The future role of carbon capture and storage (CCS) was a featured topic at this year’s Society of Environmental Journalists Conference. WRI’s Sarah Forbes provided an overview of CCS technologies and how they could be brought to scale to reduce greenhouse gas emissions from coal.
“Coal is the 800-pound gorilla when it comes to the energy revolution,” said author Jeff Goodell at the SEJ conference’s opening plenary. Coal provides for half of the U.S. electricity supply, making it difficult to eliminate coal as power source in the near term. Yet carbon dioxide emissions—particularly those from coal-fired power plants–need to come down as soon as possible to protect ourselves from the worst effects of climate change.
Forbes, a Senior Associate and CCS Specialist at WRI, tackled these issues on the panel “Carbon Sequestration: Silver Bullet or Black Hole?” “We don’t have the luxury to rule out the one technology that applies to coal,” she told the audience.
The main obstacle to CCS is the additional expense companies would face to compress, transport, store and monitor the CO2. But there’s “great uncertainty” about how high these costs would be, Sarah said, adding that the total cost is expected to come down once demonstration projects ramp up.
Bruce Braine, a Vice President at American Electric Power, conceded that “CCS is expensive” and we “need to overcome the economic hurdle.” And to do so, Braine argued, the government needs to fund “several” demonstration projects to begin a “learning- by-doing” process that can start to bring down costs.
Second, the panel agreed that the government needs to establish proper rules and regulations before companies can begin construction of larger CCS projects.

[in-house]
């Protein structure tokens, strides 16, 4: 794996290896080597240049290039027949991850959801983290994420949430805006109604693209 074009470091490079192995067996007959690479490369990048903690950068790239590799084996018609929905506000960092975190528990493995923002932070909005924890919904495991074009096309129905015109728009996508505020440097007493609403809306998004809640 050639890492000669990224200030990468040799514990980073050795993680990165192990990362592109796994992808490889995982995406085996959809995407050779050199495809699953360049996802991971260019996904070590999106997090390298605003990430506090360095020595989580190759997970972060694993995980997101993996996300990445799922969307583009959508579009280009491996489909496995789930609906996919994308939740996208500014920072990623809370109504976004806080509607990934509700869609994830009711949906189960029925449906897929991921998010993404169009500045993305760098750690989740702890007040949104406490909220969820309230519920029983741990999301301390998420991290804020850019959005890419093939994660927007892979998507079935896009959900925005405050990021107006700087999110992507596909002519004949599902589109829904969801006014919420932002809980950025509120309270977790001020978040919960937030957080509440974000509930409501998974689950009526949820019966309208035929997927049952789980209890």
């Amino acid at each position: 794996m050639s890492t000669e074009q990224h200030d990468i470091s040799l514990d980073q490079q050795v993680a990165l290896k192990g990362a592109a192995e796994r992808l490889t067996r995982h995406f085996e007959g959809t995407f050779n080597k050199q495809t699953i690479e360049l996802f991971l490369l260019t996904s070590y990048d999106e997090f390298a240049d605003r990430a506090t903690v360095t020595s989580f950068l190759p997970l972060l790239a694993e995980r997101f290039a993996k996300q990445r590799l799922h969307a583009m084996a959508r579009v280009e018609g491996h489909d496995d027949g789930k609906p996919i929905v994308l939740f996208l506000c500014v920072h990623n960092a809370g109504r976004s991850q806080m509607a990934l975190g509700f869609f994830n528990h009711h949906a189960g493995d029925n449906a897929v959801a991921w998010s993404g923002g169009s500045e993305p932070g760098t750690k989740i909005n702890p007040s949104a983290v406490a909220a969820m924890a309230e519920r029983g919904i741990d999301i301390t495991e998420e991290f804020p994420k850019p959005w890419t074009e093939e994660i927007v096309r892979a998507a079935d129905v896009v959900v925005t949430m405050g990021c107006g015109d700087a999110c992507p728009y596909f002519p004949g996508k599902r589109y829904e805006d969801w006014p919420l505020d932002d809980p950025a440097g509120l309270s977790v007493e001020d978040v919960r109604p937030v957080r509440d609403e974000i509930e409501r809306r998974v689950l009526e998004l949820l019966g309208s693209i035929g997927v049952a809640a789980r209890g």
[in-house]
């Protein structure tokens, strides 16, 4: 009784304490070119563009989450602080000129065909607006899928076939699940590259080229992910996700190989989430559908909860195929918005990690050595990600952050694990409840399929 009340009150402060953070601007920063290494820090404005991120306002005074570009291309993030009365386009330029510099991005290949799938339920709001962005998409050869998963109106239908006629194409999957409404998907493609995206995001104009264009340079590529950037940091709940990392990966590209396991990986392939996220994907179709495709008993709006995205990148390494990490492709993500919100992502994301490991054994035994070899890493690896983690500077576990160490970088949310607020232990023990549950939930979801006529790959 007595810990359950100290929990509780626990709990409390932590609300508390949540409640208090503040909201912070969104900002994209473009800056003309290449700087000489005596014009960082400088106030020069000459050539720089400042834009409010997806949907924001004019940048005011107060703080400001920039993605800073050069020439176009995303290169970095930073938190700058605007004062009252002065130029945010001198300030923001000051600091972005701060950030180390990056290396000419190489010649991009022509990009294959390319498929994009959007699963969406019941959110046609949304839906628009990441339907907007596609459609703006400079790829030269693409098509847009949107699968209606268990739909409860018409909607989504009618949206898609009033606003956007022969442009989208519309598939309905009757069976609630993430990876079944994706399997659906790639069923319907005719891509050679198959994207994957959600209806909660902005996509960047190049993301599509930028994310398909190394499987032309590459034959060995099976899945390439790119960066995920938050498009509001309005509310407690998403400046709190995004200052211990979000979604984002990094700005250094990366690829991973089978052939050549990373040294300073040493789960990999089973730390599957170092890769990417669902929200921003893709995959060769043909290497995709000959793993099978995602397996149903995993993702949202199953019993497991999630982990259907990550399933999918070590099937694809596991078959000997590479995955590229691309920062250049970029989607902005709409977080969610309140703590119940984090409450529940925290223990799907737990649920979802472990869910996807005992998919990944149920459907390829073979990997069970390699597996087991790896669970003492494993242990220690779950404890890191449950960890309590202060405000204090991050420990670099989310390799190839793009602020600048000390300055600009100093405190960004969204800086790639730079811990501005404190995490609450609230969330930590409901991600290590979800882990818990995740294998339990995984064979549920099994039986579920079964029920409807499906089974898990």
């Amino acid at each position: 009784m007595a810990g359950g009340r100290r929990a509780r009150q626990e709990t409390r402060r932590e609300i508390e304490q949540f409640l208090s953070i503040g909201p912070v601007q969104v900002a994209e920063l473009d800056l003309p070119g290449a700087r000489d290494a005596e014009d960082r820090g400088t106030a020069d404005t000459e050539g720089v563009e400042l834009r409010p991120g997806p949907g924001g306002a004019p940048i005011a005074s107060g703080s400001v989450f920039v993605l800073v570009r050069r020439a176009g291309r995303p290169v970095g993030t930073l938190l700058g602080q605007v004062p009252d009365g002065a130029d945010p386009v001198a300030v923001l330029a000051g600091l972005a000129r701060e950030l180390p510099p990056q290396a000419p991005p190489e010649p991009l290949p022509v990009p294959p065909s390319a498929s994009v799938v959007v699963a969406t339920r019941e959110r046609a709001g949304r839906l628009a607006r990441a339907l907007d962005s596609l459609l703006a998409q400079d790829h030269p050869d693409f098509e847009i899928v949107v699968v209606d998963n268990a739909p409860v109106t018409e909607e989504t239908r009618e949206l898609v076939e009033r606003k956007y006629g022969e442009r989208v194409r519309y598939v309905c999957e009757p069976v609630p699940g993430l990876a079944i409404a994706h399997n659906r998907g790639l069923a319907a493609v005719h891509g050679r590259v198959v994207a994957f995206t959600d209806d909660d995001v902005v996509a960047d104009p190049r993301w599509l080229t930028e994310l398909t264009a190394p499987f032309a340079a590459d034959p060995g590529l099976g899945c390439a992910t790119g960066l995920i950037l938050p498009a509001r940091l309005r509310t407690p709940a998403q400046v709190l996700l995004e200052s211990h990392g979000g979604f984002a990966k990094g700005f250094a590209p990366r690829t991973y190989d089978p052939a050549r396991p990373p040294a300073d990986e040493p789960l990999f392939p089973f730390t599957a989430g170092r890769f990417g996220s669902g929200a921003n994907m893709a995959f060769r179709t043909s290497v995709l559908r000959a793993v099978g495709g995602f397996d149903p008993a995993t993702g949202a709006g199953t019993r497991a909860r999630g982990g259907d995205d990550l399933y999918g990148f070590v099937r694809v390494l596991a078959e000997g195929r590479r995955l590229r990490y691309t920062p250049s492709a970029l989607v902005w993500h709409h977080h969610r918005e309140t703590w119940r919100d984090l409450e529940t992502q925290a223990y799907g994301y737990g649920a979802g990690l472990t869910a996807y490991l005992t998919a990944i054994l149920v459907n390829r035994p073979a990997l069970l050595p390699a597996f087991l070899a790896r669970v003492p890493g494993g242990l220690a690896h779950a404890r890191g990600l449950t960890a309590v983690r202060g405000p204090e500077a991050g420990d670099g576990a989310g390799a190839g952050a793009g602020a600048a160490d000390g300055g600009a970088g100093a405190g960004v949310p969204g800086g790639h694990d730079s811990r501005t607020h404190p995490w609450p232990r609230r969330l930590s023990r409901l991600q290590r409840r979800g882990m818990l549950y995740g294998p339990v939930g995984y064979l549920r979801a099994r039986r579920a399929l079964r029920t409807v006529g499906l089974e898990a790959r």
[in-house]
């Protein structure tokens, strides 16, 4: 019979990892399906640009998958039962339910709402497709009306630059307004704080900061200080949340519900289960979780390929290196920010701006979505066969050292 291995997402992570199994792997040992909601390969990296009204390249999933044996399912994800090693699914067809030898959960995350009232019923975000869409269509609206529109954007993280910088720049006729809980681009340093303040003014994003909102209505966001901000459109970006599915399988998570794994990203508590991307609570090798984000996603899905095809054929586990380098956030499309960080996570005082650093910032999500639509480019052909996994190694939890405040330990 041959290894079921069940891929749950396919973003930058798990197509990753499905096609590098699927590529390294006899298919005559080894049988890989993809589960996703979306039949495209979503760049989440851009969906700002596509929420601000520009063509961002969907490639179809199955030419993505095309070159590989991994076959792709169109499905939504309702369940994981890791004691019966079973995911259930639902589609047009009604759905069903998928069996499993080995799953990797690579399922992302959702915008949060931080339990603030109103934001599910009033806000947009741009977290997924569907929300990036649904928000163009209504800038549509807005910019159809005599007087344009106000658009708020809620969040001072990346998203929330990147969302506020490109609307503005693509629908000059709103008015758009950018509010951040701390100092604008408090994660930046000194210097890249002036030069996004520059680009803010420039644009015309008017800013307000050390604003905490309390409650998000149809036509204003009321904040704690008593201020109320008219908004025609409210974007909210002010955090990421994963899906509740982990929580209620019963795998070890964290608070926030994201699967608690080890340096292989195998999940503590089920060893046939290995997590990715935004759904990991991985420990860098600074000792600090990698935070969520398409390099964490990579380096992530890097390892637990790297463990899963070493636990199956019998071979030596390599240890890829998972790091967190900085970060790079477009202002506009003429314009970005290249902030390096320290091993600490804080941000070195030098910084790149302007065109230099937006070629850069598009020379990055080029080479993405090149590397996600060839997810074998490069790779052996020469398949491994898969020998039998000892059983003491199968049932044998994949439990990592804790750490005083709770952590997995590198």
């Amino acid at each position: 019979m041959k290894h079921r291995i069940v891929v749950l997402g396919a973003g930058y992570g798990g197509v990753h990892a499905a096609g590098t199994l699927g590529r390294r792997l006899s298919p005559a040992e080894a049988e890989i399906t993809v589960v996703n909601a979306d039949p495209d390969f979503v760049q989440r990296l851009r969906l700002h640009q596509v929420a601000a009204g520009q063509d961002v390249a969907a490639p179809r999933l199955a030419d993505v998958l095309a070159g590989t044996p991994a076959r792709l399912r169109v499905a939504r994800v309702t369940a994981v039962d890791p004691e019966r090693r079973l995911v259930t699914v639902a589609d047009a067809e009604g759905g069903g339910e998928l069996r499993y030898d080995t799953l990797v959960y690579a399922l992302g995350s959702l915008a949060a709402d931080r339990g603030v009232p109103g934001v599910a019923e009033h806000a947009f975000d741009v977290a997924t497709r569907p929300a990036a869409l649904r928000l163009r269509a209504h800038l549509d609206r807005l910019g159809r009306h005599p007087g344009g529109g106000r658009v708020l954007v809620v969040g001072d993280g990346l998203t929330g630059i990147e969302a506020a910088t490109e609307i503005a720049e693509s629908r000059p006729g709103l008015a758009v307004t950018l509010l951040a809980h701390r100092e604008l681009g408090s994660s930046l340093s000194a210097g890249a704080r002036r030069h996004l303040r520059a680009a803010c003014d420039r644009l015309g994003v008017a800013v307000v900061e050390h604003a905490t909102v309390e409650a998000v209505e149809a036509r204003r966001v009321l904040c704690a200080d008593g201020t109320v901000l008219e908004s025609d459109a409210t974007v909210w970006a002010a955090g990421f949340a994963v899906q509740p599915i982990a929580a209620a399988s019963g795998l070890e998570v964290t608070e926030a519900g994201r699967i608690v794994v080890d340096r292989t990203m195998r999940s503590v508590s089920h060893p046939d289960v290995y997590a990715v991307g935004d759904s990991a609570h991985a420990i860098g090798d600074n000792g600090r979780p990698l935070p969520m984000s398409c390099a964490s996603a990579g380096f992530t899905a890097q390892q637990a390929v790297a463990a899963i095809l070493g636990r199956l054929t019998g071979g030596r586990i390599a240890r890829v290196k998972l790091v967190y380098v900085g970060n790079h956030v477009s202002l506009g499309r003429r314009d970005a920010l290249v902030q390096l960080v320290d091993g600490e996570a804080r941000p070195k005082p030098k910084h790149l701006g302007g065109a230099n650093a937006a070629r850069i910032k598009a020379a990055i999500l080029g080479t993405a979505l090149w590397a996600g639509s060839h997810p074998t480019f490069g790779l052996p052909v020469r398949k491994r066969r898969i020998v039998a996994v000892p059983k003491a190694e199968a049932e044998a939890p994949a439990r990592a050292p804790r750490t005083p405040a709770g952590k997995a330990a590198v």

WRI has been working with more than 80 stakeholders to develop proper guidelines for CCS. The guidelines are meant to help policymakers and those involved in the CCS industry ensure that full-scale demonstration projects are conducted responsibly. WRI will release the guidelines on Tuesday, October. 28th.
Sarah also noted that carbon capture technology isn’t just for coal plants. Rather, CCS “can apply to any industrial source of CO2,” including natural gas plants, cement factories and biorefineries.
In the end, Sarah concluded, CCS is “not a silver bullet,” but with its full-scale deployment, we might have enough silver buckshot “to make a difference” in lowering CO2 emissions.
WRI has noted the many challenges—both technical and legal—that will make large-scale deployment of carbon capture and storage (CCS) difficult. For instance, integrated CCS systems at scale will require supporting pipeline infrastructure, storage facilities, and monitoring facilities. Constructing this infrastructure will involve a significant amount of capital investment over a 20-50 year period of time.
But despite these challenges, CCS appears at this point to be the most promising approach to addressing emissions from coal-fired power generation. Therefore, the U.S. government should invest immediately in demonstration projects that can be scaled up for use in the U.S. and around the world. Learn more about WRI’s work on CCS here and here.
- Payson Schwin, Online Communications Officer
Payson Schwin is the Online Communications Officer at the World Resources Institute, where he helps to develop and execute WRI’s online communications strategy.